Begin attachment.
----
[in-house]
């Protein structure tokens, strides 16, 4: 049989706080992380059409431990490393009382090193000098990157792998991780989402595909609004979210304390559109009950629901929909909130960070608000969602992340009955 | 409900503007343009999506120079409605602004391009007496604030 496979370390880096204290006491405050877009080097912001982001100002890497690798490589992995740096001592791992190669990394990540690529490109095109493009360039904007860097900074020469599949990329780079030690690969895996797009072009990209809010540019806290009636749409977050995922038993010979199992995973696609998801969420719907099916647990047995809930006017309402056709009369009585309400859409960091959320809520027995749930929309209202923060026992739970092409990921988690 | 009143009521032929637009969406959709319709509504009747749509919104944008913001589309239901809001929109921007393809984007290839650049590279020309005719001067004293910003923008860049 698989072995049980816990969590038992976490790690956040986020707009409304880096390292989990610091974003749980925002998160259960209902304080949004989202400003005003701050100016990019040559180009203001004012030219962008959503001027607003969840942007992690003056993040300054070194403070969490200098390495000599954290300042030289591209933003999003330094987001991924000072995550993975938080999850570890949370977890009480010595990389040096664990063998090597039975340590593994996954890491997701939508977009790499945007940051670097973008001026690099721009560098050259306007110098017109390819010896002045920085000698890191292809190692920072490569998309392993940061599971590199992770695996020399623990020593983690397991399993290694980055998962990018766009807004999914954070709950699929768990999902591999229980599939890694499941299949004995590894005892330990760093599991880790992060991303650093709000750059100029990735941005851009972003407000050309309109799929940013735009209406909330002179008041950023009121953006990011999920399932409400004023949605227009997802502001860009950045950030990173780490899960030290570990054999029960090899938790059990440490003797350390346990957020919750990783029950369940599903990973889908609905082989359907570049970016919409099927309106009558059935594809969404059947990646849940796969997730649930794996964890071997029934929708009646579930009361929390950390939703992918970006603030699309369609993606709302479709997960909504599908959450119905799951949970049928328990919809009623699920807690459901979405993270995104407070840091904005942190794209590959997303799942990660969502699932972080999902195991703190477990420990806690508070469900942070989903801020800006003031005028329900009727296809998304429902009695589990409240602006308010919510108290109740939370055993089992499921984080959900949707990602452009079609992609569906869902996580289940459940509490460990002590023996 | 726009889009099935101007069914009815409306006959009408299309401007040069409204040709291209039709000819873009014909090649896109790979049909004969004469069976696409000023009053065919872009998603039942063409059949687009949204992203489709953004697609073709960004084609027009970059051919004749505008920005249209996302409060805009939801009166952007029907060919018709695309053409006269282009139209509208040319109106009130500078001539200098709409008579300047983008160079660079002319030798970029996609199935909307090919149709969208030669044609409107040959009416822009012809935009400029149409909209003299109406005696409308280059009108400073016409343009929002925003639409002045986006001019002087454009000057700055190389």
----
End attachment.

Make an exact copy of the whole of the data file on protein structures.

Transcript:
[in-house]
């Protein structure tokens, strides 16, 4: 049989706080992380059409431990490393009382090193000098990157792998991780989402595909609004979210304390559109009950629901929909909130960070608000969602992340009955 | 409900503007343009999506120079409605602004391009007496604030 496979370390880096204290006491405050877009080097912001982001100002890497690798490589992995740096001592791992190669990394990540690529490109095109493009360039904007860097900074020469599949990329780079030690690969895996797009072009990209809010540019806290009636749409977050995922038993010979199992995973696609998801969420719907099916647990047995809930006017309402056709009369009585309400859409960091959320809520027995749930929309209202923060026992739970092409990921988690 | 009143009521032929637009969406959709319709509504009747749509919104944008913001589309239901809001929109921007393809984007290839650049590279020309005719001067004293910003923008860049 698989072995049980816990969590038992976490790690956040986020707009409304880096390292989990610091974003749980925002998160259960209902304080949004989202400003005003701050100016990019040559180009203001004012030219962008959503001027607003969840942007992690003056993040300054070194403070969490200098390495000599954290300042030289591209933003999003330094987001991924000072995550993975938080999850570890949370977890009480010595990389040096664990063998090597039975340590593994996954890491997701939508977009790499945007940051670097973008001026690099721009560098050259306007110098017109390819010896002045920085000698890191292809190692920072490569998309392993940061599971590199992770695996020399623990020593983690397991399993290694980055998962990018766009807004999914954070709950699929768990999902591999229980599939890694499941299949004995590894005892330990760093599991880790992060991303650093709000750059100029990735941005851009972003407000050309309109799929940013735009209406909330002179008041950023009121953006990011999920399932409400004023949605227009997802502001860009950045950030990173780490899960030290570990054999029960090899938790059990440490003797350390346990957020919750990783029950369940599903990973889908609905082989359907570049970016919409099927309106009558059935594809969404059947990646849940796969997730649930794996964890071997029934929708009646579930009361929390950390939703992918970006603030699309369609993606709302479709997960909504599908959450119905799951949970049928328990919809009623699920807690459901979405993270995104407070840091904005942190794209590959997303799942990660969502699932972080999902195991703190477990420990806690508070469900942070989903801020800006003031005028329900009727296809998304429902009695589990409240602006308010919510108290109740939370055993089992499921984080959900949707990602452009079609992609569906869902996580289940459940509490460990002590023996 | 726009889009099935101007069914009815409306006959009408299309401007040069409204040709291209039709000819873009014909090649896109790979049909004969004469069976696409000023009053065919872009998603039942063409059949687009949204992203489709953004697609073709960004084609027009970059051919004749505008920005249209996302409060805009939801009166952007029907060919018709695309053409006269282009139209509208040319109106009130500078001539200098709409008579300047983008160079660079002319030798970029996609199935909307090919149709969208030669044609409107040959009416822009012809935009400029149409909209003299109406005696409308280059009108400073016409343009929002925003639409002045986006001019002087454009000057700055190389």